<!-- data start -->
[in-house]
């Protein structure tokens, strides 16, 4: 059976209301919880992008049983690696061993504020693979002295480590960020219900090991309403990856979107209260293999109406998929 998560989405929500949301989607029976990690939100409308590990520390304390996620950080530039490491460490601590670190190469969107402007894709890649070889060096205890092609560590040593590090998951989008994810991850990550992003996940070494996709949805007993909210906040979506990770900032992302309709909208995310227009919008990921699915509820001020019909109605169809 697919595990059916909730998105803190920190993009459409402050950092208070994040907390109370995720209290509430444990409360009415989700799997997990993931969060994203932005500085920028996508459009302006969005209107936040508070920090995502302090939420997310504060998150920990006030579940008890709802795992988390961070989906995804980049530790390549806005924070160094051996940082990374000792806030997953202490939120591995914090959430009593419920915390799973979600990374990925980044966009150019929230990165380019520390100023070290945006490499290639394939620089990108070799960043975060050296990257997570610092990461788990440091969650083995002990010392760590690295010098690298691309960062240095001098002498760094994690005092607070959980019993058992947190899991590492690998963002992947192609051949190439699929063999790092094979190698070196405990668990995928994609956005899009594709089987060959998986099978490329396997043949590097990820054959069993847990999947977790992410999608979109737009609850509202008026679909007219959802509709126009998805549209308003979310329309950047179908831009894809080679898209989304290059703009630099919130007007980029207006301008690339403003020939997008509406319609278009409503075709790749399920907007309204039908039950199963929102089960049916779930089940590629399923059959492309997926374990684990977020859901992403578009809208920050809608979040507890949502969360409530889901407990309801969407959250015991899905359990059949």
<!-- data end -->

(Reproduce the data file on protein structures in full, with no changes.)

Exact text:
[in-house]
């Protein structure tokens, strides 16, 4: 059976209301919880992008049983690696061993504020693979002295480590960020219900090991309403990856979107209260293999109406998929 998560989405929500949301989607029976990690939100409308590990520390304390996620950080530039490491460490601590670190190469969107402007894709890649070889060096205890092609560590040593590090998951989008994810991850990550992003996940070494996709949805007993909210906040979506990770900032992302309709909208995310227009919008990921699915509820001020019909109605169809 697919595990059916909730998105803190920190993009459409402050950092208070994040907390109370995720209290509430444990409360009415989700799997997990993931969060994203932005500085920028996508459009302006969005209107936040508070920090995502302090939420997310504060998150920990006030579940008890709802795992988390961070989906995804980049530790390549806005924070160094051996940082990374000792806030997953202490939120591995914090959430009593419920915390799973979600990374990925980044966009150019929230990165380019520390100023070290945006490499290639394939620089990108070799960043975060050296990257997570610092990461788990440091969650083995002990010392760590690295010098690298691309960062240095001098002498760094994690005092607070959980019993058992947190899991590492690998963002992947192609051949190439699929063999790092094979190698070196405990668990995928994609956005899009594709089987060959998986099978490329396997043949590097990820054959069993847990999947977790992410999608979109737009609850509202008026679909007219959802509709126009998805549209308003979310329309950047179908831009894809080679898209989304290059703009630099919130007007980029207006301008690339403003020939997008509406319609278009409503075709790749399920907007309204039908039950199963929102089960049916779930089940590629399923059959492309997926374990684990977020859901992403578009809208920050809608979040507890949502969360409530889901407990309801969407959250015991899905359990059949």